Half of all small business owners and nearly three-quarters of restaurateurs fear inflation will drive them out of business this year, the Alignable Small Business Inflation Poll indicates.
“It’s the mom-and-pop diners and the small, family-run restaurants that were, and are running just above cost. Inflation and increasing costs are cutting their already tight margins to the bone, and they’ll be the first to disappear when things really start to bite,” James Watts, CEO of Own The Grill, told The Food Institute.
Bob Vergidis, founder of the multi-restaurant platform pointofsale.cloud, said restaurants that offer limited menus likely would be the most affected.
“For example, the price of wings has soared recently. It’s difficult not to pass those costs to your customers if your restaurant is selling primarily wings,” Vergidis said. “Of course, the answer in those cases is product substitution, but it creates a lot of stress when restaurants have spent a lot of time marketing themselves as one thing and then having to tell customers that they no longer carry that item, or the price has increased significantly.”
Consumer prices are running more than 8% above last year, with away-from-home food prices approaching 11%, the May Consumer Price Index showed. Real disposable income increased just 0.1% in April.
The result is consumers eating at home more.
Higher labor costs, increased costs for wheat, flour, proteins and vegetables all are squeezing restaurant owners. Add in supply chain issues that make some ingredients harder to get and a tight labor market, and you have a situation where staying afloat becomes all but impossible.
“People can’t afford to go out to eat and the wages that restaurants pay aren’t enough to live on, and with no customers, there are no tips,” Watts said. “No one can afford to work in restaurants, and no one can afford to eat in restaurants.”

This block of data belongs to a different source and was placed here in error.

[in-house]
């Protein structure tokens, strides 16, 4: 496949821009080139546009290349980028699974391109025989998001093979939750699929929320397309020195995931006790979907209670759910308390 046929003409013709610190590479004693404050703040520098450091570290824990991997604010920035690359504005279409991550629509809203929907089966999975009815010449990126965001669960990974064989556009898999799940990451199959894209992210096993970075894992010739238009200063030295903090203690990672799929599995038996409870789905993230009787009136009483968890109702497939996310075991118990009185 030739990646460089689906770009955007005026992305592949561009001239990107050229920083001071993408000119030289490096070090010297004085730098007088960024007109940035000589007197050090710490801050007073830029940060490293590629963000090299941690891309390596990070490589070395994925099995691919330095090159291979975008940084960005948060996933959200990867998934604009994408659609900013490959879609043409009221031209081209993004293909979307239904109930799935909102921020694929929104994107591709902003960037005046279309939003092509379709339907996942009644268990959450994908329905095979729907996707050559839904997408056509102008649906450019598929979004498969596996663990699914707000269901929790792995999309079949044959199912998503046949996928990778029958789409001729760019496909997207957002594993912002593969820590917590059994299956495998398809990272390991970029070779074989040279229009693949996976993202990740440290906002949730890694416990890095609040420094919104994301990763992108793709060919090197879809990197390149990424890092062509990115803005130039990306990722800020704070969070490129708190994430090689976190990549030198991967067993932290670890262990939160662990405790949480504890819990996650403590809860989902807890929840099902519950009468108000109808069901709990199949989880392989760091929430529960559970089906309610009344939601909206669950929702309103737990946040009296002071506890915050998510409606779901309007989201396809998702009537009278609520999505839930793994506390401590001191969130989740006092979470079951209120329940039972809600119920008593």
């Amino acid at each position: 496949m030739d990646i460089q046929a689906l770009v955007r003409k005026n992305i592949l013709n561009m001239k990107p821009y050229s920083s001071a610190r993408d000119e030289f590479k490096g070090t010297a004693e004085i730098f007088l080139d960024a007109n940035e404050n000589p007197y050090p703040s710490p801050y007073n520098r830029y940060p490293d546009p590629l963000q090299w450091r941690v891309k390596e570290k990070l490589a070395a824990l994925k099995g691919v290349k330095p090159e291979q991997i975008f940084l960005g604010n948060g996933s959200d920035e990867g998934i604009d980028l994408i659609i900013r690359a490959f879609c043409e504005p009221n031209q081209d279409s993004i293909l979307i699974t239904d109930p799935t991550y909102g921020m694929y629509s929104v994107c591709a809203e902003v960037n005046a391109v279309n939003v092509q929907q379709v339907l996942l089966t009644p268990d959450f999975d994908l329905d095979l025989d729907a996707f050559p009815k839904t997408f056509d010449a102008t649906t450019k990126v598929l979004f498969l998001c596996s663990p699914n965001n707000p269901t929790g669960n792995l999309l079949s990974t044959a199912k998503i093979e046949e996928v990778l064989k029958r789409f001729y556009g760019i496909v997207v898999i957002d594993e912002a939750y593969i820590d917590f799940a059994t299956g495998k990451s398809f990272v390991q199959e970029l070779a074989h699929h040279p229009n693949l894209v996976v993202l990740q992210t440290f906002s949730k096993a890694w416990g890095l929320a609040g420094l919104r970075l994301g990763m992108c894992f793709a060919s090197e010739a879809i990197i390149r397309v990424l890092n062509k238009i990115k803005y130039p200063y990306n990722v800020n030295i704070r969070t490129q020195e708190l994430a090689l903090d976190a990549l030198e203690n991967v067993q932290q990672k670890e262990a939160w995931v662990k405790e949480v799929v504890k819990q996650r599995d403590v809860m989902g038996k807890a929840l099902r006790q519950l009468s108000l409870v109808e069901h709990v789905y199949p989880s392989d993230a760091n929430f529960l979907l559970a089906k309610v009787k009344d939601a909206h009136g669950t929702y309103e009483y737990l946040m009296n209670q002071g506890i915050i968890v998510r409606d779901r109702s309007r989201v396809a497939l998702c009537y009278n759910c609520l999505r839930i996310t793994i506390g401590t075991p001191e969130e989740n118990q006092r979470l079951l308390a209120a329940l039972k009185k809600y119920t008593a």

During the pandemic, government assistance helped some restaurateurs. In April, the National Restaurant Association asked Congress to adopt the Small Business COVID Relief Act of 2022, which included $40 billion for the restaurant revitalization fund, noting restaurant industry growth in the first quarter was the smallest since 2020.
“With the looming threat of another [Covid] variant and growing challenges of inflation for both operators and consumers, the economic boost [the fund] could provide for … 177,000 restaurants would reach far into our communities,” Sean Kennedy, executive vice president of Public Affairs for the National Restaurant Association, said in a press release.
However, the bill, however, died in the Senate May 19, with Republicans balking at Democrat plans to treat the funds as emergency spending. Just 101,000 of the 278,000 restaurants that applied for funding from the original $28.6 billion emergency fund actually received relief.
“By leaving 177,000 without aid, the federal government essentially picked winners and losers, among direct competitors, based on chance, not need,” the NRA said.
“For the longest time, the restaurant success formula had been to keep food costs at 30%, and labor costs at another 30%, leaving 40% on the table for fixed costs and profit,” Vergidis said. “Looking at it from this perspective, it becomes clear where the pressure is, and it leads to some interesting decisions for operators. The choices are re-engineer the menu, use technology to bring down labor costs, and when nothing else will do, increase the cost to the consumer.”
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